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Lack of trial data, legal grey areas raise concerns

PT Jyothi Datta Mumbai | Updated on January 03, 2021

Public health experts, politicians question haste of approval

Even as India became the first country to give two Covid-19 vaccines the go-ahead for restricted use in emergency situations, public health experts and politicians raised concerns on the lack of transparency involving these decisions.

There is no transparency when it comes to the granular details on the trials and their efficacy, said S Srinivasan, co-convenor with the All India Drug Action Network (AIDAN). If the AstraZeneca-Oxford University vaccine has 70.42 per cent efficacy, as the Drugs Controller General of India (DCGI) says, that data should be made public for technical people to be able to review, he told BusinessLine. Serum Institute has a production and marketing alliance for the AstraZeneca-Oxford University vaccine in India.

Efficacy data

The approval for Bharat Biotech’s vaccine came in for sharp criticism from vaccine expert Gagandeep Kang, who told a business channel she was unaware of any efficacy data on the candidate. Kang is Professor, The Wellcome Trust Research Laboratory, CMC-Vellore.

 

Also seeking clarification on the efficacy of the vaccine were Congress leaders Jairam Ramesh and Shashi Tharoor, who pointed out that the vaccine is still going through advanced Phase III trials.

AIDAN further raised concerns on whether data from Indian participants in the local trial were submitted for the review of the AZ-Oxford University vaccine.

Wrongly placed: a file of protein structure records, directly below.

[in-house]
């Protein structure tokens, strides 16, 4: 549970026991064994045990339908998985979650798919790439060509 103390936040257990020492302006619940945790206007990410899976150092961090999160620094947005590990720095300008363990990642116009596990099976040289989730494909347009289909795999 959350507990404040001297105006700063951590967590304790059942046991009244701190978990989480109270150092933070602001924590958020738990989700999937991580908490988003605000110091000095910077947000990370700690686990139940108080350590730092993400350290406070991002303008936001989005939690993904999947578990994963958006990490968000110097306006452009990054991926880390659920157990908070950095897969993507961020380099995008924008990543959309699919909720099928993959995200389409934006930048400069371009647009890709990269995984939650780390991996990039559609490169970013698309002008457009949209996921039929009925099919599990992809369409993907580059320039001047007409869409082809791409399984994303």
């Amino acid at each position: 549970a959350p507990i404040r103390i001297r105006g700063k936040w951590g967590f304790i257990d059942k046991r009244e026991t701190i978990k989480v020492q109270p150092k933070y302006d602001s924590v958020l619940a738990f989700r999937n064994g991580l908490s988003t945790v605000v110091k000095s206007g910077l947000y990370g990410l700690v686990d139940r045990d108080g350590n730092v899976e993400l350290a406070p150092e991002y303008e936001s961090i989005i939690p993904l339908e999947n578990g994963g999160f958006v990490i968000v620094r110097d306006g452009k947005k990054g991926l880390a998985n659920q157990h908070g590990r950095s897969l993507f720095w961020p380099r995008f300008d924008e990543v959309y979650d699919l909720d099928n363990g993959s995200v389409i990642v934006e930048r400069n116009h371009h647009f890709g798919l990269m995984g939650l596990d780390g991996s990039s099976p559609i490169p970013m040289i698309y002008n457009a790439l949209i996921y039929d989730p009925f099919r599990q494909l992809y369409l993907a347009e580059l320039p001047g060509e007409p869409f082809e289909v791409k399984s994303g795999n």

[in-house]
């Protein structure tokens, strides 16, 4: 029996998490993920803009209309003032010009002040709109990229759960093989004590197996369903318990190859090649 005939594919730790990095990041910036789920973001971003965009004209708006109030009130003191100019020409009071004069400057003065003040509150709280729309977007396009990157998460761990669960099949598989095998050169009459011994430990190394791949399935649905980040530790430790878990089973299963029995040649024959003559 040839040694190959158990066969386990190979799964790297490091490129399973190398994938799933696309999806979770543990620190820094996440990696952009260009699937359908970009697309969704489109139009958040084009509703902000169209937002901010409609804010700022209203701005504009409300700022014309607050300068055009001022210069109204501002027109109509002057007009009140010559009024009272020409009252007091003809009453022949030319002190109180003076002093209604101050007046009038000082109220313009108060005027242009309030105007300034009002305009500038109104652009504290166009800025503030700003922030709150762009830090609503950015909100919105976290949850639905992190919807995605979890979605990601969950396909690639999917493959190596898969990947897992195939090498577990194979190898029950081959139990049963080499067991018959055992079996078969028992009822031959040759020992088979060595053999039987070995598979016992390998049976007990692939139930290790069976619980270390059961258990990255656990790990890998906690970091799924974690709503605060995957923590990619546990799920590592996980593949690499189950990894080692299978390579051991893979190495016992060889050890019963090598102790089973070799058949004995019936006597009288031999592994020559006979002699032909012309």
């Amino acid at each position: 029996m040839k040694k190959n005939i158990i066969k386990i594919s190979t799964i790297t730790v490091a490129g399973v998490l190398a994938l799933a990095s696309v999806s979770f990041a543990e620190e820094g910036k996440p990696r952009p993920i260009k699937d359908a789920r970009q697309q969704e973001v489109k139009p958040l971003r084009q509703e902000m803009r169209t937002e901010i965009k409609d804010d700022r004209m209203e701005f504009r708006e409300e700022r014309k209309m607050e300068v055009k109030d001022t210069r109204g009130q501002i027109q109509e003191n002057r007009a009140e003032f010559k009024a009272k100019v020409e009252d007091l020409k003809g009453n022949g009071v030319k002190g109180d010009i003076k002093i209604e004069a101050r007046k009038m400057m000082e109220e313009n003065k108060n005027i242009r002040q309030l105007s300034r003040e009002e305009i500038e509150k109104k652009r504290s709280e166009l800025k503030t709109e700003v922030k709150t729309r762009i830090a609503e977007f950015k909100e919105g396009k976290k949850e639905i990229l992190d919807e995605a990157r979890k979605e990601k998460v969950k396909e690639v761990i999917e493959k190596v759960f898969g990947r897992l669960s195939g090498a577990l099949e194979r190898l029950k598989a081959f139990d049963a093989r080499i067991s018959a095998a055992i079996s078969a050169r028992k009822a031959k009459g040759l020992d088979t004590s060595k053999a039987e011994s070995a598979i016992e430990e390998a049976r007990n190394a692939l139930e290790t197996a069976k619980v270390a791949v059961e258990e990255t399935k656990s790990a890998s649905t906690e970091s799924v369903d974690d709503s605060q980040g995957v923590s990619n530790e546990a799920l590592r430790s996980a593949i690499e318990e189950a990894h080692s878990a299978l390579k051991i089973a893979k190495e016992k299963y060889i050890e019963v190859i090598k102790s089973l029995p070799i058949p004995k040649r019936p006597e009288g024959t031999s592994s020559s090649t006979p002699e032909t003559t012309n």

“The very objective of a bridging study to assess the vaccine candidate in an Indian population is lost if the data are not reviewed in the process of regulatory approval,” it said. How was the equivalence established between Serum Institute’s vaccine and that of AZ-Oxford University, it asked.

Clinical trial mode

Further, Srinivasan said it is unclear under what provisions in the law the authorisation was given.

In Bharat Biotech’s case, the permission given in “clinical trial mode” has raised the hackles of many in the scientific community. “So, if something goes wrong, will the volunteer get compensation as outlined in laws governing clinical trials? And what about the compensation provision if such a case arises in the post-licensure period, for both vaccines?” Srinivasan asked.

While AIIMS Director Randeep Guleria was seen explaining that Bharat Biotech’s vaccine is a back-up, and the Serum Institute vaccine will be rolled out first, Kang observed that there appears to be no distinction in the approvals given to the two vaccines.

She also appeared doubtful of the vaccine’s use against the mutant UK strain.

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Published on January 03, 2021
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